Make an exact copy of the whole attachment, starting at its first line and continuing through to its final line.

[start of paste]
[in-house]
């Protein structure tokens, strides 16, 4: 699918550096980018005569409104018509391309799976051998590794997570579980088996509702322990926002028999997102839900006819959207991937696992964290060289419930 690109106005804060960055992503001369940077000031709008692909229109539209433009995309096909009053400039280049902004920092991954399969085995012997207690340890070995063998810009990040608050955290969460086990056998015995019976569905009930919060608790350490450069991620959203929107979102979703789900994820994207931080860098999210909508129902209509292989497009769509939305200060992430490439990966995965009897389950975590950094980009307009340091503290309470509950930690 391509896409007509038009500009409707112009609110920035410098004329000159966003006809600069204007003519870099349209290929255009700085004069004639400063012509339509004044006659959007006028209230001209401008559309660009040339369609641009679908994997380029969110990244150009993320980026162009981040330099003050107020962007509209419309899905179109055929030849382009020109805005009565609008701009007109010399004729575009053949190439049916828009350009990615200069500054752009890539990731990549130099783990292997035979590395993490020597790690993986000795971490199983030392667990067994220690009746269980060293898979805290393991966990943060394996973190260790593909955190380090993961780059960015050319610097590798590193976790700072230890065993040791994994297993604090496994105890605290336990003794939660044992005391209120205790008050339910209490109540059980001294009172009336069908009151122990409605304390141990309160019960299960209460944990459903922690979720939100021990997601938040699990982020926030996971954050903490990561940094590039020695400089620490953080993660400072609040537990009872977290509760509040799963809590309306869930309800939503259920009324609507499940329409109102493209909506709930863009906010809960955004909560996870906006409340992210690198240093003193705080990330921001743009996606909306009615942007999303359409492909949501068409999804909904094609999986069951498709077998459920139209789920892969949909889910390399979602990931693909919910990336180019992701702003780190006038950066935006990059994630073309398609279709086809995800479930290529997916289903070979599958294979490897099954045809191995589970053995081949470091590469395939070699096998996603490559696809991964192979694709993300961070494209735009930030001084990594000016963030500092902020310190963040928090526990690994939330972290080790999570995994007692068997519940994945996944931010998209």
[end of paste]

[in-house]
């Protein structure tokens, strides 16, 4: 699918550096980018005569409104018509391309799976051998590794997570579980088996509702322990926002028999997102839900006819959207991937696992964290060289419930 690109106005804060960055992503001369940077000031709008692909229109539209433009995309096909009053400039280049902004920092991954399969085995012997207690340890070995063998810009990040608050955290969460086990056998015995019976569905009930919060608790350490450069991620959203929107979102979703789900994820994207931080860098999210909508129902209509292989497009769509939305200060992430490439990966995965009897389950975590950094980009307009340091503290309470509950930690 391509896409007509038009500009409707112009609110920035410098004329000159966003006809600069204007003519870099349209290929255009700085004069004639400063012509339509004044006659959007006028209230001209401008559309660009040339369609641009679908994997380029969110990244150009993320980026162009981040330099003050107020962007509209419309899905179109055929030849382009020109805005009565609008701009007109010399004729575009053949190439049916828009350009990615200069500054752009890539990731990549130099783990292997035979590395993490020597790690993986000795971490199983030392667990067994220690009746269980060293898979805290393991966990943060394996973190260790593909955190380090993961780059960015050319610097590798590193976790700072230890065993040791994994297993604090496994105890605290336990003794939660044992005391209120205790008050339910209490109540059980001294009172009336069908009151122990409605304390141990309160019960299960209460944990459903922690979720939100021990997601938040699990982020926030996971954050903490990561940094590039020695400089620490953080993660400072609040537990009872977290509760509040799963809590309306869930309800939503259920009324609507499940329409109102493209909506709930863009906010809960955004909560996870906006409340992210690198240093003193705080990330921001743009996606909306009615942007999303359409492909949501068409999804909904094609999986069951498709077998459920139209789920892969949909889910390399979602990931693909919910990336180019992701702003780190006038950066935006990059994630073309398609279709086809995800479930290529997916289903070979599958294979490897099954045809191995589970053995081949470091590469395939070699096998996603490559696809991964192979694709993300961070494209735009930030001084990594000016963030500092902020310190963040928090526990690994939330972290080790999570995994007692068997519940994945996944931010998209």